In a bedroom scene, that’s all fun and games, but when such things come out of the bedroom and into society at large, this sort of evasion of responsibility can be very dangerous. Hannah Arendt spent some time analyzing Adolf Eichmann as someone who had decided to renounce his will and devote himself to carrying out his Fuhrer’s will; once he was caught and put on trial for this, he pathetically tried to excuse his behavior by saying that having made himself an agent of the Fuhrer’s whims, he was no longer able to behave according to his remaining ethical instincts.

I quoted Arne Johan Vetlesen’s summary of Arendt’s argument: “superfluousness represents a temptation: it holds the promise of an existence devoid of (enacted) human agency, hence free of the burdens of responsibility and guilt, as well as hurt and loss.” Vetlesen says that indulging this temptation not only dangerously enables you to commit evil, but is a sort of evil itself:

Morally speaking, permitting oneself to be dehumanized, to be robbed of one’s autonomy (Kant), is in itself no lesser sin than participating in the dehumanization of others; it entails permitting oneself to become an instrument in the realization of ends posited by others.

The military chain of command is another dangerous variety of D&S game in which essentially unquestioning obedience is expected. I suspect that a craving for submission and for freedom from the burden of decisionmaking and its consequences is a strong motivation for many people who join the military. This burden can feel especially heavy to young people just emerging from home and from institutional education into the freedom of adulthood and all of the responsibility it entails.

But I also thought about Aristotle’s assertion that a virtuous person takes pleasure in behaving virtuously that outweighs any incidental discomfort of any particular virtuous act. If you have an image of virtue in your mind and you conform your actions to that image and then take pleasure in having done so, to what extent is this like a sort of private D&S game in which your image of virtue is the dominant and you are the submissive?

In a Christian context, this is explicit: the Christian accepts Christ as his or her Lord and Master, and says Thy Will Be Done, I will deny myself and take up my cross daily, and so forth. Kant, for his part, thought that an act was really virtuous only if it was unpleasant, painful, or difficult — whip me! beat me! make me virtuous!

How do you identify and correct for a decadent parody of virtue that really amounts to a responsibility-denying D&S scene? That is, how do you know whether you’re being virtuous or whether you’re submitting to a freedom-restricting straitjacket in the name of virtue? How do you avoid getting in a situation where you do the wrong thing, but “can’t help it” because you’ve obligated yourself to submit to Christ’s teachings, or to think of the greatest good for the greatest number, or to maintain Army discipline, or to obey the categorical imperative, or whatever your dom happens to be?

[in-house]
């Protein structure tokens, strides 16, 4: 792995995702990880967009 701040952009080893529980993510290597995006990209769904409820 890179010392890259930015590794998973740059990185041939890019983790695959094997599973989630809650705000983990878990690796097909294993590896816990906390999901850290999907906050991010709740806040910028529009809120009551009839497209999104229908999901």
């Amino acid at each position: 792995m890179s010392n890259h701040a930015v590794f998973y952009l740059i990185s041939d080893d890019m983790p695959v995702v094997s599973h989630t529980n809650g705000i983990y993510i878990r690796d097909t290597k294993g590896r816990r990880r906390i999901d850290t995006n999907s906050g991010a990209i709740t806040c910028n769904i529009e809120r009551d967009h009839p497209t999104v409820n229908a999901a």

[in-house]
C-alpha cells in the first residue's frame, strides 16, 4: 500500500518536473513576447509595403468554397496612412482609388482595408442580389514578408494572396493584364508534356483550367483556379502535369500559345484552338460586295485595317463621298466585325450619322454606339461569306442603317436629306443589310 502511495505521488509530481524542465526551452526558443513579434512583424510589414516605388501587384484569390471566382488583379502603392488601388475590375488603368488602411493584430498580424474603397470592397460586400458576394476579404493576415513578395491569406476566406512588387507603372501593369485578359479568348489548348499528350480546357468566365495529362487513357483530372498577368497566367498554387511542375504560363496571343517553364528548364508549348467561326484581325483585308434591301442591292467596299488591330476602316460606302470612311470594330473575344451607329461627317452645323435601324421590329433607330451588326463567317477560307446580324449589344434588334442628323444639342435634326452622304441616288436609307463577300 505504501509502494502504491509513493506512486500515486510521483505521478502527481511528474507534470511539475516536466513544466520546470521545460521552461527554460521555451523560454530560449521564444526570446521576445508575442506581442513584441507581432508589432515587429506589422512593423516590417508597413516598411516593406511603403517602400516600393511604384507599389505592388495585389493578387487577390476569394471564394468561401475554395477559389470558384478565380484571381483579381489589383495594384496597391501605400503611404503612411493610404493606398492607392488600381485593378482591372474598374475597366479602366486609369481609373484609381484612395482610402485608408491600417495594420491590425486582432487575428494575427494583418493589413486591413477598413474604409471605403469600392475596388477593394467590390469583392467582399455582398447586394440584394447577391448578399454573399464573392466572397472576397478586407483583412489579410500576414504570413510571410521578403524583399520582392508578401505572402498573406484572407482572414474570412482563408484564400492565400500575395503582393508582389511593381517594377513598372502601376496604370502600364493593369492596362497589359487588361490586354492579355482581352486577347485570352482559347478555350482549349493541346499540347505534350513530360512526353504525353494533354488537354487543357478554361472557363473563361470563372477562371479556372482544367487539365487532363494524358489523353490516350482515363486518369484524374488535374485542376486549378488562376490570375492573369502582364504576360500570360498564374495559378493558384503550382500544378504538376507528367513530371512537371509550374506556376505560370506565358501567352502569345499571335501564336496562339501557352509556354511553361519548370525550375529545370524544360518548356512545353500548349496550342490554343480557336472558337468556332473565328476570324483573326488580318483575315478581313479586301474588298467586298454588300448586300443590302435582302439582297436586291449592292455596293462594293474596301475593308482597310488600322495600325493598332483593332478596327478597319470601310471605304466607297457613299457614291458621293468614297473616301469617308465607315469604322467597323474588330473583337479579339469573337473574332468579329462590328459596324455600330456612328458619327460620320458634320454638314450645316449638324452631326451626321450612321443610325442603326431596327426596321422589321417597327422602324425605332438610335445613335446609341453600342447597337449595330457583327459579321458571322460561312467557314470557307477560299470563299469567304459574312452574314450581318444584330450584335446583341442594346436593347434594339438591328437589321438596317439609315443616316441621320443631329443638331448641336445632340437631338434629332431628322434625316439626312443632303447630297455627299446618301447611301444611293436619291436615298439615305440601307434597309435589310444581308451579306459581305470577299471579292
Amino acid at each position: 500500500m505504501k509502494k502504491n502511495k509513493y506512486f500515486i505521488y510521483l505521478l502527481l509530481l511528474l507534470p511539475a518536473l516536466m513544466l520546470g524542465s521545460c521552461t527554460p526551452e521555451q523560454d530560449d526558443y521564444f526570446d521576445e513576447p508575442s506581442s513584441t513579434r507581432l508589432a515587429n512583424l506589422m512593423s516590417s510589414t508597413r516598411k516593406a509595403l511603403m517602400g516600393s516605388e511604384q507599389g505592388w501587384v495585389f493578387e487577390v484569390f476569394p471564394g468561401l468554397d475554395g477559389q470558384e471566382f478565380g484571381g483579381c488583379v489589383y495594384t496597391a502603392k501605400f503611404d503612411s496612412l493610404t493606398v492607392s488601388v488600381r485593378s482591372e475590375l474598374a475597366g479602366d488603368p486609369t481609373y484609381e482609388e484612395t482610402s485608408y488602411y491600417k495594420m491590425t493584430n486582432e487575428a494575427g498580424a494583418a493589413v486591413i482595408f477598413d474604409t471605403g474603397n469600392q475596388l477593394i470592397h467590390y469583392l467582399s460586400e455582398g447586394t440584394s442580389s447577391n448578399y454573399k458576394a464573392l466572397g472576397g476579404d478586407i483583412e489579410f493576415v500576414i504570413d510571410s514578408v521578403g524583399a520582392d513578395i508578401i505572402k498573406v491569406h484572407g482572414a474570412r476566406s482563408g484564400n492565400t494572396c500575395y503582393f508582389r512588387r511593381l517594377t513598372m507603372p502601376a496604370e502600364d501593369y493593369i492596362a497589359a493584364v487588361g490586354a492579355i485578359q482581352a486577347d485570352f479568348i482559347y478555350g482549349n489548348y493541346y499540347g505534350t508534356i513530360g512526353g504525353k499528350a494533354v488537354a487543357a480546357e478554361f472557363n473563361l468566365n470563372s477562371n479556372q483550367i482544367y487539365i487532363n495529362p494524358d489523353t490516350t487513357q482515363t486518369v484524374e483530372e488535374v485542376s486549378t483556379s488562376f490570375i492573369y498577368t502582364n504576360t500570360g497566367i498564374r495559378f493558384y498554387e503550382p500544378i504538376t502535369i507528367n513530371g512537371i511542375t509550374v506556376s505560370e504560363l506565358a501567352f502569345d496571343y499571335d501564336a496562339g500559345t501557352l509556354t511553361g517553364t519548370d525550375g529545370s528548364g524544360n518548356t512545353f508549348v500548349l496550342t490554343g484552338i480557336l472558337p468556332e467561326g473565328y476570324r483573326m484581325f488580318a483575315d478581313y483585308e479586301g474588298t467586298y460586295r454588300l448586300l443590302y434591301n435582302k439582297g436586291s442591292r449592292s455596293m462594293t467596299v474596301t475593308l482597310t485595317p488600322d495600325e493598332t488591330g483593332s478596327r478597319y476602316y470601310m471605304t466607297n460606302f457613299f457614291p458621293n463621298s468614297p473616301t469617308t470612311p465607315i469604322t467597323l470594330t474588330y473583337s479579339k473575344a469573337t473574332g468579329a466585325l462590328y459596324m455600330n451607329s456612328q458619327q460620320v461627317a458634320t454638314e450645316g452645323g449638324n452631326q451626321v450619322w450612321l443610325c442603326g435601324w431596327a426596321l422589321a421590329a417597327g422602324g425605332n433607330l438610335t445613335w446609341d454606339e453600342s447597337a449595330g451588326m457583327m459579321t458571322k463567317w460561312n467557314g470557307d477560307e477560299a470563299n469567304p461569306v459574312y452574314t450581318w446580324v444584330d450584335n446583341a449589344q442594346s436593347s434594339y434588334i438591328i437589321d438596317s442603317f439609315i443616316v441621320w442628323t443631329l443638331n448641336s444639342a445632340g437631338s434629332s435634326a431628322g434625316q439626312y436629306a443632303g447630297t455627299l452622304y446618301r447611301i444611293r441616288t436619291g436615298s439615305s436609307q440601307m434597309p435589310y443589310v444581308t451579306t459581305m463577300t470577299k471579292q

And how would you defend against the argument that Aristotle’s model of virtue is essentially a D&S scene in which a mental model of virtue is the dom?

One possible line of defense would be to note that, in Aristotle’s scheme (unlike Kant’s, for instance), virtuous acts are not necessarily painful or difficult or against your inclinations — indeed, often quite the opposite: virtue is a variety of excellence and an important path toward eudaimonia — flourishing, thriving, happiness. So at least this isn’t an S&M thing, where you martyr yourself and then take pleasure in your suffering. Also, as Joseph Koturski pointed out, moral virtue is the habit of choosing well, so it doesn’t unburden you of the need to choose at all. To the extent that a D&S scene is partially about freedom-from-choice, an internal, non-dogmatic dom doesn’t do the trick (whereas a Categorical Imperative or a scriptural Jesus might do).

Aristotle’s Nicomachean Ethics

A few months after writing this entry, I picked up A Testament to Freedom, a collection of the writings of Dietrich Bonhoeffer. In one of his early works on Christian Ethics, he wrote:

For Christians there are no ethical principles by means of which they could perhaps civilize themselves. Nor can yesterday ever be decisive for my moral action today. Rather must a direct relationship to God’s will be ever sought afresh. I do not do something again today because it seemed to me to be good yesterday, but because the will of God points out this way to me today. This is the great moral renewal through Jesus, the renunciation of principles, of rulings, in the words of the Bible, of the law, and this follows as a consequence of the Christian idea of God; for if there was a generally valid moral law, then there would be a way from the human to God — I would have my principles, so I would believe myself assured sub specie aeternitatis. So, to some extent, I would have control over my relationship to God, so there would be a moral action without immediate relationship to God. And, most important of all, in that case I would once again become a slave to my principles. I would sacrifice our most precious gift, freedom.